Looking for a business? A franchise may be the answer.
BY C. Norman Beckert
At SCORE we usually provide advice to entrepreneurs interested in starting a business. An entrepreneur has a business concept or proposition in mind. Interestingly, we often meet with folks who do not have a specific venture in mind but do have a strong interest in starting a business. We steer those folks to the business brokers in town to discuss the availability of existing businesses that may be of interest.
There may be another alternative, and that is to evaluate opportunities to acquire a franchise business. According to the International Franchise Association , franchised businesses are growing at a rapid pace. Some 400,000 franchised businesses now employ nearly 10 million people with a payroll of $230 billion.
There’s always a hot new franchise on the scene. Curves, for example, a network of franchised women-only fitness centers, grew nearly 38 percent in a single recent year.
Consider contacting FranNet. FranNet itself is a franchise, and it offers a no-cost assessment tool that helps evaluate whether a client has the acumen to operate a business successfully. FranNet represents more than 200 franchises. Its assessment process evaluates a client’s interests, experience and availability of finances, allowing FranNet to suggest several franchises from its portfolio. To learn more, visit www.frannet.com.
Buying a franchise provides the new owner tested concepts and proven operational and marketing strategies, as well as the franchiser’s institutional knowledge and guidance.
But franchise ownership isn’t an easy shortcut to success. As with any small business, it’s up to you to commit the finances, time and effort to meet both the franchiser’s goals and your own. That’s why it pays to weigh the pros and cons of franchising to make sure it’s right for you.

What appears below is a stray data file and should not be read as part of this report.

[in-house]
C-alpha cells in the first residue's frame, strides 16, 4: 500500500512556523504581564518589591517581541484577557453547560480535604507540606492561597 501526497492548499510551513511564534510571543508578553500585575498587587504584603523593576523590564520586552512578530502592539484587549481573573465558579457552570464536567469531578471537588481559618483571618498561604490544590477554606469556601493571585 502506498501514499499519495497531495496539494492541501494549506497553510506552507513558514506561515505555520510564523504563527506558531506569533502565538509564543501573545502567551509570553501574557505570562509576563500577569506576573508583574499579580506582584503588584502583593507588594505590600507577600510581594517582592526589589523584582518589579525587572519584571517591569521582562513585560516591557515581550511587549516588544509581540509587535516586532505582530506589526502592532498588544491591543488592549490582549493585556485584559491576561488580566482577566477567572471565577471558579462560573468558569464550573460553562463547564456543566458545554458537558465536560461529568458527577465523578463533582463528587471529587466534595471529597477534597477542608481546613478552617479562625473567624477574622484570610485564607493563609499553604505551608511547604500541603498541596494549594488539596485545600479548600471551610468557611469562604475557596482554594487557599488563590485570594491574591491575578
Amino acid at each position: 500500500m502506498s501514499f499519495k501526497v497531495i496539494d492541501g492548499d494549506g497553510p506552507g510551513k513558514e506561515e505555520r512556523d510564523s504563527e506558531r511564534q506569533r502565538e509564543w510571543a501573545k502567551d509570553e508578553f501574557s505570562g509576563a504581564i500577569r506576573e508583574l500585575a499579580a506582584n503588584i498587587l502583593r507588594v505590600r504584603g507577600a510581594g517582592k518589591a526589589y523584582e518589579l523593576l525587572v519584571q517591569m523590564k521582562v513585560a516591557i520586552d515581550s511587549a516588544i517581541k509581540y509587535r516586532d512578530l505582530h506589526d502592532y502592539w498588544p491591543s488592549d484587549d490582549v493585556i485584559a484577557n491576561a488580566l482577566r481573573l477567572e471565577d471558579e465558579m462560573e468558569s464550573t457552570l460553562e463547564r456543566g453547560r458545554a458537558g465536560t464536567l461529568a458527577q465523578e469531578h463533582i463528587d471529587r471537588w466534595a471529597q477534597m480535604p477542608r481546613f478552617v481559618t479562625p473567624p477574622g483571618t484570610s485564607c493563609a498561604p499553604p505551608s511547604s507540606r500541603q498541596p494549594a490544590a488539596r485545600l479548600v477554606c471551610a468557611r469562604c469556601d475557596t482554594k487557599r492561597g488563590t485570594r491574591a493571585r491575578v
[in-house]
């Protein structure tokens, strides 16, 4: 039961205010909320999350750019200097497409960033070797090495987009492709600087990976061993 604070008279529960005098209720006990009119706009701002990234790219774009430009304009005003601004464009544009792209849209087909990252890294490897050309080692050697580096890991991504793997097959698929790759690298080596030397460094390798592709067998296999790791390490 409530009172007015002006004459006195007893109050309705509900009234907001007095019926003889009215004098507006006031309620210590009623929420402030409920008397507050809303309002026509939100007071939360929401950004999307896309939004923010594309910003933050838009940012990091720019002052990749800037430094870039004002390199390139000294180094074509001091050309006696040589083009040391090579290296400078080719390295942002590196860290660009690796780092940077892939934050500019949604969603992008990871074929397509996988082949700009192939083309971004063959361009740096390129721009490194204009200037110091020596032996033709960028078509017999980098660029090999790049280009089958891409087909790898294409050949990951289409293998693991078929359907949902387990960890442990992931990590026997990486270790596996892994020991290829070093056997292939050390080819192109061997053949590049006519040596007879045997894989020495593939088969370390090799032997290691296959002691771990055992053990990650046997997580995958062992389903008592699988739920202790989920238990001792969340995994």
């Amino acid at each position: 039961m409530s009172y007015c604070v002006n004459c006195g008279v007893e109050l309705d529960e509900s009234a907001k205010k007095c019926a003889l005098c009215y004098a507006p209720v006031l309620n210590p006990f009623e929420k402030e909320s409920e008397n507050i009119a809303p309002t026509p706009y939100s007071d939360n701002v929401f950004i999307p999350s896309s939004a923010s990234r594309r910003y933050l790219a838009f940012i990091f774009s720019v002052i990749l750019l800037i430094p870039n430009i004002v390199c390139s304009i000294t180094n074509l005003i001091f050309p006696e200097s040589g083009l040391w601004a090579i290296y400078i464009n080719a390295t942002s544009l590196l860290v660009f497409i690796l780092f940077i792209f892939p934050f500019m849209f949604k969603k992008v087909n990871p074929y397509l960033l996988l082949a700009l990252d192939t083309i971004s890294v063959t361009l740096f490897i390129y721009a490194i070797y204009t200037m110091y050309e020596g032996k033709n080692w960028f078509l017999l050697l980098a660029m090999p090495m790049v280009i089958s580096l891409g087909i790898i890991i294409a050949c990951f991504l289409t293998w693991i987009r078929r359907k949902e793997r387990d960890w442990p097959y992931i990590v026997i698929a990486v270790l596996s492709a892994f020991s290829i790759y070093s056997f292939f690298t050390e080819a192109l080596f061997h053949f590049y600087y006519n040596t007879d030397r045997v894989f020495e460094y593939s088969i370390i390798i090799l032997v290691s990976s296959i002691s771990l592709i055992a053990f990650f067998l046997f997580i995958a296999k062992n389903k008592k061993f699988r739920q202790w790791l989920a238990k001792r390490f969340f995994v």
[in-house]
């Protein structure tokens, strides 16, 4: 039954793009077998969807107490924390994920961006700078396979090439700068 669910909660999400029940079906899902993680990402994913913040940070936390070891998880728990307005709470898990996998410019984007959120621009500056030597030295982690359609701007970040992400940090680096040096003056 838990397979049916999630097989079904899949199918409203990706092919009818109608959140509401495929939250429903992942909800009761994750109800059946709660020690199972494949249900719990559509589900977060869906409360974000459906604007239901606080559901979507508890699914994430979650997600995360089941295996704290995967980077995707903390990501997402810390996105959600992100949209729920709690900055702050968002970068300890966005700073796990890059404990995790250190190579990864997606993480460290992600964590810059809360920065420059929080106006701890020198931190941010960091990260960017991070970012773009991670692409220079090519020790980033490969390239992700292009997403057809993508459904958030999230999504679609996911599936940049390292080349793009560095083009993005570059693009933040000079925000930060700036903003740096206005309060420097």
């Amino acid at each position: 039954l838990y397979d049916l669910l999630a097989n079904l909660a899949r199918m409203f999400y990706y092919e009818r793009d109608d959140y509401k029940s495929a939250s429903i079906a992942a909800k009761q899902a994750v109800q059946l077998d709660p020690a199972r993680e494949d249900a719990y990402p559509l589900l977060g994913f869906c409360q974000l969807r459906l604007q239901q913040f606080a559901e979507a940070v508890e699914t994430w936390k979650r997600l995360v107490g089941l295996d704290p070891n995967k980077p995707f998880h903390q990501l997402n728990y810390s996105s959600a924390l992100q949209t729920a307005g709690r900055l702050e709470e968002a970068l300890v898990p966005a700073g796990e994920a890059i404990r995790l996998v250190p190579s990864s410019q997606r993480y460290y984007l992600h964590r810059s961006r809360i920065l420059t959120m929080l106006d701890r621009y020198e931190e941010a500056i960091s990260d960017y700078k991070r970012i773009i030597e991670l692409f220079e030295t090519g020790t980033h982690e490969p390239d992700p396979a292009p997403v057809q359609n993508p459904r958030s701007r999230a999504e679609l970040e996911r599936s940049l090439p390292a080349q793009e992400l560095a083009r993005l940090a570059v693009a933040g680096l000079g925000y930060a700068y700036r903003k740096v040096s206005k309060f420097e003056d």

As you research franchises, ask about the required experience, if any, as well as the expected hours and personal commitment necessary to run the business.
You also should learn about the franchiser’s background. For example, what is the company’s track record? How are other franchisees in the system doing? The upfront cost of buying the franchise is crucial, of course, but so is how much you’ll pay for the continuing right to operate the business and what products or services you will be required to buy from the franchiser.
The “Franchising Basics” section of the International Franchise Association’s website, , offers extensive information on how franchising works, online discussion forums that cater to prospective owners, and a searchable database of more than 1,200 franchise opportunities.
If you’re considering applying for a loan backed by the U.S. Small Business Administration , visit the Franchise Registry at . This service lists names of franchise companies whose franchisees enjoy the benefits of a streamlined review process for SBA loan applications.
Anyone considering purchasing a franchise should develop a business plan. Many prospective buyers often assume the assessment and application process is a substitute for a business plan. While the information made available by the franchiser or his agent will be helpful, due diligence should be exercised to balance the positive spin typically presented by the franchiser. Buyer beware.
C. NORMAN BECKERT Idaho district director for SCORE, the Service Corps of Retired Executives
Copyright © 2011 McClatchy-Tribune Information Services